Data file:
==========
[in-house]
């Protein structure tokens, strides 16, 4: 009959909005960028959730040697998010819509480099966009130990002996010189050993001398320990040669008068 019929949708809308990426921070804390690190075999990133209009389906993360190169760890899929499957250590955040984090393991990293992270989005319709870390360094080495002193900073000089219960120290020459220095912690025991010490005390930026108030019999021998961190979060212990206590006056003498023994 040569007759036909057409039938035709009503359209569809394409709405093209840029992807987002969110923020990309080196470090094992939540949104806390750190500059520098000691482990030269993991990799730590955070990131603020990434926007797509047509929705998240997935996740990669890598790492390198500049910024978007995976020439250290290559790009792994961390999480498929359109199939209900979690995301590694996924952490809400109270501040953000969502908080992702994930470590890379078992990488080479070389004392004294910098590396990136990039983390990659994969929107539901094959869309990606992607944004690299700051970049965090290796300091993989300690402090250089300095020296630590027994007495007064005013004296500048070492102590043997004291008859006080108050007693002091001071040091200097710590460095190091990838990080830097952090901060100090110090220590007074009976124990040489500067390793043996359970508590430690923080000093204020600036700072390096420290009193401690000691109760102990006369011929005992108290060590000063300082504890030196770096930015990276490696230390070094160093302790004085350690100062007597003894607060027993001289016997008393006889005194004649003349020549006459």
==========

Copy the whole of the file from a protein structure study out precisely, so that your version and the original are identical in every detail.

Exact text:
[in-house]
């Protein structure tokens, strides 16, 4: 009959909005960028959730040697998010819509480099966009130990002996010189050993001398320990040669008068 019929949708809308990426921070804390690190075999990133209009389906993360190169760890899929499957250590955040984090393991990293992270989005319709870390360094080495002193900073000089219960120290020459220095912690025991010490005390930026108030019999021998961190979060212990206590006056003498023994 040569007759036909057409039938035709009503359209569809394409709405093209840029992807987002969110923020990309080196470090094992939540949104806390750190500059520098000691482990030269993991990799730590955070990131603020990434926007797509047509929705998240997935996740990669890598790492390198500049910024978007995976020439250290290559790009792994961390999480498929359109199939209900979690995301590694996924952490809400109270501040953000969502908080992702994930470590890379078992990488080479070389004392004294910098590396990136990039983390990659994969929107539901094959869309990606992607944004690299700051970049965090290796300091993989300690402090250089300095020296630590027994007495007064005013004296500048070492102590043997004291008859006080108050007693002091001071040091200097710590460095190091990838990080830097952090901060100090110090220590007074009976124990040489500067390793043996359970508590430690923080000093204020600036700072390096420290009193401690000691109760102990006369011929005992108290060590000063300082504890030196770096930015990276490696230390070094160093302790004085350690100062007597003894607060027993001289016997008393006889005194004649003349020549006459």